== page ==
A scholarly attempt at an interpretation of Sunday's liturgical readings.

Julius Caesar, obverse; Victory on hand of Ven...

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     If  you have ever seen a presidential debate, you are familiar with the “compliment-zinger” phenomenon.  One of the speakers will say something nice about the other, with the intention of disarming him.  This is the “compliment.”  Then the next line quite likely asks for an answer that usually implies the opposite of the compliment.  This is the “zinger.”

     In today’s Gospel (29th Suunday in Ordinary Time:  Matthew 22: 15-21), we note a similar “compliment-zinger” situation.  The Pharisees, through their followers, tell Jesus “We know that you are a truthful man…”  The compliment.  Then comes the zinger.  “…is it lawful to pay the census tax to Caesar or not?”  If Jesus had said “no,” this reply could be seen as the beginning of a revolution.  The folks in general were tired of Roman occupation and were ready to respond to revolutionary calls. If Jesus had said “yes,” he would have made many of the local people unhappy.  Besides, the gospel tells us clearly that the Pharisees wanted to entrap Jesus.

     Jesus was able to see through this charade, so he answered the question in terms of a teachable moment.  He demonstrated the reply by asking to see the coin of trubute. Then he asked, “Whose image and inscription are these?”  The obvious answer was “Caesar’s.”  Then came the reply.  “Repay to Caesar what belongs to Caesar, and to God what belongs to God.”  What did he mean?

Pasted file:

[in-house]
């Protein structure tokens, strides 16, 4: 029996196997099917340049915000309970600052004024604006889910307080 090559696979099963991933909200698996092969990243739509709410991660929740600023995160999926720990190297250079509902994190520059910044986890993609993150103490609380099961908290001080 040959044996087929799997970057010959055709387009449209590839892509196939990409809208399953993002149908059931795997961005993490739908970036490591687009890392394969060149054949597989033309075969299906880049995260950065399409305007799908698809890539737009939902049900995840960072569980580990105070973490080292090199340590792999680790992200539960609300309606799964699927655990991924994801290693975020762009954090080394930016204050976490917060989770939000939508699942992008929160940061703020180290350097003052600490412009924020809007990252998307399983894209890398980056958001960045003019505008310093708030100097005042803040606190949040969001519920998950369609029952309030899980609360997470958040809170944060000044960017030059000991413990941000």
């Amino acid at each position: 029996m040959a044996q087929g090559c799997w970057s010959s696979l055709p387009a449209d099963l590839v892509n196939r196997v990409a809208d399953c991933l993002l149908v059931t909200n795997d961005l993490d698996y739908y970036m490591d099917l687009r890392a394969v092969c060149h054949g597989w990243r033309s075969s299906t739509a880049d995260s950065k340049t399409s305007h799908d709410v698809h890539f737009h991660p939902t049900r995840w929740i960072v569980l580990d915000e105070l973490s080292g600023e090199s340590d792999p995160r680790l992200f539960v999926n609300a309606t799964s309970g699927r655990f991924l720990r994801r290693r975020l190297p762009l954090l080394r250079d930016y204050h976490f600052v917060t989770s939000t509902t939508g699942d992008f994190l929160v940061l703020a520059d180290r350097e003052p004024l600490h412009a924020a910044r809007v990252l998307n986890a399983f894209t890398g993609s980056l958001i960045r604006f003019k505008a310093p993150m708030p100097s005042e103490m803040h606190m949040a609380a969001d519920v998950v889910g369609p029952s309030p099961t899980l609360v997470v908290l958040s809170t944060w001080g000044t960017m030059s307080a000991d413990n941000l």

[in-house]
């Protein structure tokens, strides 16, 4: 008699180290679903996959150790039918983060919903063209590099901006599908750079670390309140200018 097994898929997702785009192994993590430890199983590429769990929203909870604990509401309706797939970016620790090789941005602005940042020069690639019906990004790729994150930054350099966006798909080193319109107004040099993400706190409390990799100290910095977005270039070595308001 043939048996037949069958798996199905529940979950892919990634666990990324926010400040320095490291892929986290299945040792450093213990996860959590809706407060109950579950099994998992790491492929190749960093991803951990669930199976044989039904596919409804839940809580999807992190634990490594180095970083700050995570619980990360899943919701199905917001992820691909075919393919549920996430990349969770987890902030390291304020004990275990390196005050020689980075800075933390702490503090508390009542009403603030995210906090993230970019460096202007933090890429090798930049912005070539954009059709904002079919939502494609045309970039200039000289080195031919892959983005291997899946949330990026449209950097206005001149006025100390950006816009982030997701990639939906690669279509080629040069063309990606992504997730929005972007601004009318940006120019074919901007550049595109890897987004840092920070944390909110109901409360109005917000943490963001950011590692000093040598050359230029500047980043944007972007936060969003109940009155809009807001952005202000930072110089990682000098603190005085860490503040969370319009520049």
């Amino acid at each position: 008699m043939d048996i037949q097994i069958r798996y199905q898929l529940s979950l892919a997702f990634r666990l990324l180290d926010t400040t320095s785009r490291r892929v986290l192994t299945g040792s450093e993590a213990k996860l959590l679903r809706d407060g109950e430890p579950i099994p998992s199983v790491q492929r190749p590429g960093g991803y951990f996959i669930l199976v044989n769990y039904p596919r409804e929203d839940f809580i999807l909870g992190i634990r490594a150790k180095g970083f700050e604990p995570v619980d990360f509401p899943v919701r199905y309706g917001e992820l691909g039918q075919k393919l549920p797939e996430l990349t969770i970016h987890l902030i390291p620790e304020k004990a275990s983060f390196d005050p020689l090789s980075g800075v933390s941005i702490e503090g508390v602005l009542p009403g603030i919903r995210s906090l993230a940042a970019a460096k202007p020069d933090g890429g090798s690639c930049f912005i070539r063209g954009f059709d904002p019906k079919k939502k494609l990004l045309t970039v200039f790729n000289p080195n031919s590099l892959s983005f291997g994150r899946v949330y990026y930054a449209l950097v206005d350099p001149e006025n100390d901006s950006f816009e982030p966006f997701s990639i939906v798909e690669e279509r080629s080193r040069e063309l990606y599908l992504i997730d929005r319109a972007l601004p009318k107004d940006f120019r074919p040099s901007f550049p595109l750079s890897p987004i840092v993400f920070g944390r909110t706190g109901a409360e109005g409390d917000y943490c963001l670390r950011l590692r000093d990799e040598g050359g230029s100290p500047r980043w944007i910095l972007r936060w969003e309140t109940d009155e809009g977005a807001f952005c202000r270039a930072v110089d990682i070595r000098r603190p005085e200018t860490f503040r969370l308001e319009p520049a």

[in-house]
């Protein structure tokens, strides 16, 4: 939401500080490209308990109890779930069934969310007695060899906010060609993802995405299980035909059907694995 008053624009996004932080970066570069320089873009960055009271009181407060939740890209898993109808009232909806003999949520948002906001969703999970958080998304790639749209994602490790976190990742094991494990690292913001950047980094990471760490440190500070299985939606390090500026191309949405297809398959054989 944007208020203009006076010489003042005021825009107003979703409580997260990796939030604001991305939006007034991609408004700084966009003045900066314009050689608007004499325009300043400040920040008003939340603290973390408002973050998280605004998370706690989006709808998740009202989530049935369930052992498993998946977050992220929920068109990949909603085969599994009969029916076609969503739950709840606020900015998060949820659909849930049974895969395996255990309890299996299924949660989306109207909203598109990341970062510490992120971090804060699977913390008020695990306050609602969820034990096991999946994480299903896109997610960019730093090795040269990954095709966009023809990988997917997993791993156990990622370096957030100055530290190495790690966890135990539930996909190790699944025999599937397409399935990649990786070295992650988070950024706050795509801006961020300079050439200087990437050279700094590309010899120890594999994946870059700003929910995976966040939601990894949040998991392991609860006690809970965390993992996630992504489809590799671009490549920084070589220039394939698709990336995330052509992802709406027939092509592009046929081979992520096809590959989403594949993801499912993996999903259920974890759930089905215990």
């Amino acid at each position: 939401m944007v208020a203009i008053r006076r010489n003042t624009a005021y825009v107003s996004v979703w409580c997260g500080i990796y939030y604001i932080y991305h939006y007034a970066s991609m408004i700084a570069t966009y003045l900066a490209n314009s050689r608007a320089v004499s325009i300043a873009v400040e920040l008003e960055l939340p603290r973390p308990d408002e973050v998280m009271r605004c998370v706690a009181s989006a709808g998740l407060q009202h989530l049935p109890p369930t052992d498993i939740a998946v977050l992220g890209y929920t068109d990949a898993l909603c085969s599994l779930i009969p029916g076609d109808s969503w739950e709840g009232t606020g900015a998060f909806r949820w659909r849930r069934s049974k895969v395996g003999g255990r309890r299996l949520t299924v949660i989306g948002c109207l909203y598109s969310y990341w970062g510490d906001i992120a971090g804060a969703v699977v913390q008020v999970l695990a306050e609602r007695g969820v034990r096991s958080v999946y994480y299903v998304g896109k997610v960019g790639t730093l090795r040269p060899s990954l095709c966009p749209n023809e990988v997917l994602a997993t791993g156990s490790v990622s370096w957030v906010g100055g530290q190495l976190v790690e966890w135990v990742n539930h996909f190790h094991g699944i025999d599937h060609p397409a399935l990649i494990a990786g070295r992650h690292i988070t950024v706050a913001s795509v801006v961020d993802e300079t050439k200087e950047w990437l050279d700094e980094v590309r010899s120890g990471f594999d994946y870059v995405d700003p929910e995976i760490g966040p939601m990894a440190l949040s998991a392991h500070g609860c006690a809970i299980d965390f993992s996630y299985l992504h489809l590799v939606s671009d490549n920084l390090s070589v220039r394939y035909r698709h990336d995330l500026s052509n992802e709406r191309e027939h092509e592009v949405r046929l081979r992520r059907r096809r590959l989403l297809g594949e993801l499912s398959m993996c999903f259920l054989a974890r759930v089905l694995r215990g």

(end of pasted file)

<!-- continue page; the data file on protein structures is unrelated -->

Above all, Jesus made a distinction between what is owed to Caesar and what is owed to God.  The Pharisees never asked about God, but God was in Jesus’ reply.  Why?  Because Jesus wanted the people to know that God was important in people’s lives and the people needed to know that. 

     Whatever pertains to maintaining a proper society is the property of Caesar (the State), even taxation.  But everything else belongs to God, especially our motivation for treating other people with justice, compassion, forgiveness and understanding.  Divine law is more important than human law especially when there is doubt. 

     Remember the situation of Jesus healing the man with the withered hand?  It was the Sabbath, and the law stated that there was to be no healing on the Sabbath.   (Mark 3:1-6; Matthew 12:9-14; Luke 6:6-11).  Jesus, however, cured the sick man, and even put into perspective the relationship between divine law and human law.  “…The sabbath was make for humankind, and not humankind for the sabbath.”  (Mark 2: 27).

     So, one of the things we can learn from this reading is to remember that we must make a distinction between what is proper to give Caesar and proper what to give God.  Whatever giving that is based on a moral value system belongs to God, even if it exists in politics, especially in the way we treat one another.

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